You might have a sense that you should double-extra be "Oh my gosh! Babies" because you're female and because this is your brother, but I assure you this is not the case. Many people who are "Oh my gosh! Babies" are like that about babies they've never met whose parents they've never even heard of. Some people aren't even "Oh my gosh! Babies" about their own kids - babies are boring, difficult, fragile, and messy; the "Oh my gosh! Babies" thing is mostly a gross exaggeration of God/Mother Nature/evolution's mechanism of ensuring humans will take care of the darned things. It's also wrapped up in cultural expectations: if a Mega Huge Deal about new babies was not often made in your presence as a kid, or if you were exposed to but also disturbed by such demonstrations, you probably won't fit the stereotypical mold - the one you see in commercials and movies and stuff, I mean.

Especially if you are under stress and/or tend to be less emotionally swept up in things generally, I would be less than not at all worried about this issue.

posted by SMPA at 9:51 AM on January 28, 2012 [2 favorites]


My first nephew was born on a different continent from me. My parents were there, but there was no way I could afford the plane ticket or the time off. I finally met him when they came home for a visit 6 months later.

My second nephew was born a few weeks early, the night before I was leaving for a conference a plane ride away. I met him maybe 4 weeks later. I am not particularly a baby person, either, but I don't think you or I are bad people or even that unusual.
posted by hydropsyche at 9:58 AM on January 28, 2012


My sister works in an industry that has a notoriously busy time of year, she is extraordinarily busy at work right up to April 15. My first son was born on February 28, and she didn't make it down to see him until late April. I was fine with that- for one thing, is was nice to stretch out the visitors. And I understood that there were other factors in play, like, you know, her job.

I think that if you make it clear that you care about your brother and are eager to see him and meet the newest member of his family, there's more flexibility about exactly when that happens.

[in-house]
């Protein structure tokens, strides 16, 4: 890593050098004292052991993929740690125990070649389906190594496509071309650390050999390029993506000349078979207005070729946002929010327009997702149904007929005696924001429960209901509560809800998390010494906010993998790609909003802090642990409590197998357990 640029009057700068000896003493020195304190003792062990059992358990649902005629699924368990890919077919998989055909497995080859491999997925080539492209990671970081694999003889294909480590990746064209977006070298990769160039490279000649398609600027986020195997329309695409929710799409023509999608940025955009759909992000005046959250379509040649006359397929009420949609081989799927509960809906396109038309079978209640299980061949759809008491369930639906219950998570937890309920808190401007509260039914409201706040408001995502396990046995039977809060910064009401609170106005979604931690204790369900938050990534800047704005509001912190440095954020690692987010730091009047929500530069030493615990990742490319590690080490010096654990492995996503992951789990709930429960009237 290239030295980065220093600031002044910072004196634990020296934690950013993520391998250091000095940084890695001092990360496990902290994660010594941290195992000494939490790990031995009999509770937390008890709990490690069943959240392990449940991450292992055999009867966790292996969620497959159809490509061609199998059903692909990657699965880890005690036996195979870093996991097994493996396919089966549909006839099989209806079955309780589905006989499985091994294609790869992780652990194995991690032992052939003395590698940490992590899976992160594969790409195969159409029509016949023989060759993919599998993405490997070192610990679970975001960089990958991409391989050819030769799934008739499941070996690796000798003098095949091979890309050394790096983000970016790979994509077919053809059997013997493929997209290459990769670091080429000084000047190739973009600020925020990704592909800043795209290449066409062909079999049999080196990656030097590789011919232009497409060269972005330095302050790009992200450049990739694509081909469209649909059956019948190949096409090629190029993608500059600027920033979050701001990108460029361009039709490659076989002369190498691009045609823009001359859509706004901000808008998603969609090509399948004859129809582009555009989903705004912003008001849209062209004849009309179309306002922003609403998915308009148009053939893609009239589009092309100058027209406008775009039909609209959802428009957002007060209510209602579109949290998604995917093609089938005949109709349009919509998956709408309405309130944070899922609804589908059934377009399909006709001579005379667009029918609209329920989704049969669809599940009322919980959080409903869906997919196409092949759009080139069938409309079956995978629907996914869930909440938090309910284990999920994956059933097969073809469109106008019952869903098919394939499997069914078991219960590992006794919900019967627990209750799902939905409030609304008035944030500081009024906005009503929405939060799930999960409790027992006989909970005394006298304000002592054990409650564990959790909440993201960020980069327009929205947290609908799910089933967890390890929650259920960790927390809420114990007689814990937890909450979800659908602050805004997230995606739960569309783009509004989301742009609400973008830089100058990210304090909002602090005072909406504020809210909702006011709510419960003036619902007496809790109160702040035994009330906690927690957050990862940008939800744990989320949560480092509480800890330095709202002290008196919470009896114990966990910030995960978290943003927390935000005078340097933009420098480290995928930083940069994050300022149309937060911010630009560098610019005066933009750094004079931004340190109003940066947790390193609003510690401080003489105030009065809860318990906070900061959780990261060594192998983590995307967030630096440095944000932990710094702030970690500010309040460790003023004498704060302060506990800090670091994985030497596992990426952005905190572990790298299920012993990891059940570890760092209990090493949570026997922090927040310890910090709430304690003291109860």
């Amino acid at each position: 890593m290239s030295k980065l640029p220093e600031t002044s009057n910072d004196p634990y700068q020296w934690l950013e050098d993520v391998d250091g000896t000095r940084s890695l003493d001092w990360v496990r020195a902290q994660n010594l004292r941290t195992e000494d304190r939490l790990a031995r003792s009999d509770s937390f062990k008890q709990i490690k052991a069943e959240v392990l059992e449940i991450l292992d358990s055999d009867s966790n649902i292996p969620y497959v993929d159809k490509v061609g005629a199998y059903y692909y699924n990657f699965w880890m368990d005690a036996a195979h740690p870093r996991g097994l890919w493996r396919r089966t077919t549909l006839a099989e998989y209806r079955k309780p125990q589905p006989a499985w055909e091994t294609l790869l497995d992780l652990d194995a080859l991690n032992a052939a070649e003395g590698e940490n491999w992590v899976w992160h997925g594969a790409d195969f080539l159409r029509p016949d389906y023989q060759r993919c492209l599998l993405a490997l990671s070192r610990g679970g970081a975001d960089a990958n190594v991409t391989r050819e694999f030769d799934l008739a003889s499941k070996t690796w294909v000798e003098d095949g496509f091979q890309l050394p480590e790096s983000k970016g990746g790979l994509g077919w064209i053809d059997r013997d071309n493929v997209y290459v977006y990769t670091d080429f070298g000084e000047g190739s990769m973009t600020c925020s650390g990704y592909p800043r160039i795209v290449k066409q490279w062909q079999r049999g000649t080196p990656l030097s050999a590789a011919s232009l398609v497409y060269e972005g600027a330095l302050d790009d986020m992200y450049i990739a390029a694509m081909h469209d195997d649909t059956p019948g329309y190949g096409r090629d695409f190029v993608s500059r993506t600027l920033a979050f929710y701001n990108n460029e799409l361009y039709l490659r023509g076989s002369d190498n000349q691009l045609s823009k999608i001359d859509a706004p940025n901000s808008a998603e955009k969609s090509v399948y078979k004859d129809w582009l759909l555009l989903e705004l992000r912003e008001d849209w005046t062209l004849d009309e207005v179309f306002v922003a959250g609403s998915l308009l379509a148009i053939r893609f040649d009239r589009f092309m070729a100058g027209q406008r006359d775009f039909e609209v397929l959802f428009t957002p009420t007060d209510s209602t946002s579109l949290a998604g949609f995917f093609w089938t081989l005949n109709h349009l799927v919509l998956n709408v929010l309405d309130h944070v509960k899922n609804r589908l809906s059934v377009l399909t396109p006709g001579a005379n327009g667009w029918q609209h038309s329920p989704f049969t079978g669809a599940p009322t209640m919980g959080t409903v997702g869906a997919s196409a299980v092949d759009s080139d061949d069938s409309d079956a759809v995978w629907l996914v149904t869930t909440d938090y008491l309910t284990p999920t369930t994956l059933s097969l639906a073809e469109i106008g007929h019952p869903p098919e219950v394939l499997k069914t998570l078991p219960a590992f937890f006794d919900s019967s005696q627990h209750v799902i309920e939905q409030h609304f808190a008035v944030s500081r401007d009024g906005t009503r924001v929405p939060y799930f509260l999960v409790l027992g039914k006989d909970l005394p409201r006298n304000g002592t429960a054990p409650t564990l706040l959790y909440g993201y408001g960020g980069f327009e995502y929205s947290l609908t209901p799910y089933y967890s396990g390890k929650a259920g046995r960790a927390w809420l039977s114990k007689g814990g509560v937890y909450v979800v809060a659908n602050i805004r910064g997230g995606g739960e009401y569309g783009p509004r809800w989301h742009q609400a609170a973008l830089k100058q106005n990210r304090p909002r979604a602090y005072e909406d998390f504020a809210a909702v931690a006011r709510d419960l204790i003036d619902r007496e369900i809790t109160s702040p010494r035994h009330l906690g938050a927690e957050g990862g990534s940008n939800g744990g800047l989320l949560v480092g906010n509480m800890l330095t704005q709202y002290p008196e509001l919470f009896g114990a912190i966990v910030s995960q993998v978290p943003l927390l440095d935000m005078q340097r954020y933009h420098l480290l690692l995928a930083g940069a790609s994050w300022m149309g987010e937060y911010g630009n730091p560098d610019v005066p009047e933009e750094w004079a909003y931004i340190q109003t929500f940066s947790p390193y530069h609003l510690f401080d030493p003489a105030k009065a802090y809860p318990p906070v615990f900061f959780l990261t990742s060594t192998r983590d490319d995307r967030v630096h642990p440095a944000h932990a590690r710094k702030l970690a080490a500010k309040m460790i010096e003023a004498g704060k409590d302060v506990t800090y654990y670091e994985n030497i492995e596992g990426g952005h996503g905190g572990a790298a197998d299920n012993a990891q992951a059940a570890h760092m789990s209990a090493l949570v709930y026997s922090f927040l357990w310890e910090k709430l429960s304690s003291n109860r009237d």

posted by ambrosia at 10:11 AM on January 28, 2012 [1 favorite]


I just checked, and I went to visit my first nephew five weeks after he was born. This involved flying from Chicago to New York, and I was super broke at the time, which may be why nobody found it weird. But I don't think anyone found it weird. My brother and I continue to have a fine relationship, and I'm pretty close with my nephew.

If you can't go right now, I would send a really thoughtful baby gift. If you can go next week, go and bring a thoughtful baby gift. Ooh and aaah even if you're not a baby person. It'll be fine.
posted by craichead at 10:13 AM on January 28, 2012


I'm not into babies/children, regardless of whether they are related to me or not -- so no, I don't think your reaction is odd at all. Not abnormal, and not really selfish. I didn't meet my nephew or niece until months after they were born; however, I have a different relationship with your family than you do with yours. But for more of a comparison sake, one of my closest friends had a baby and I didn't meet the child for at least a month - a combination of "don't want to intrude-I'm busy-um, babies are not my thing" and she wasn't offended in the least.

I doubt it hurt your brother and his fiancee's feelings but I'm sure that they understand that while you are happy for them, you have a life too and that maybe you aren't as excited as they are. Send a card/gift, and give them lots of hugs when you see them if you think you need to smooth things over, but I think you're worrying about nothing.
posted by sm1tten at 10:21 AM on January 28, 2012 [1 favorite]


What kind of aunt are you? In my experience, you are a normal aunt.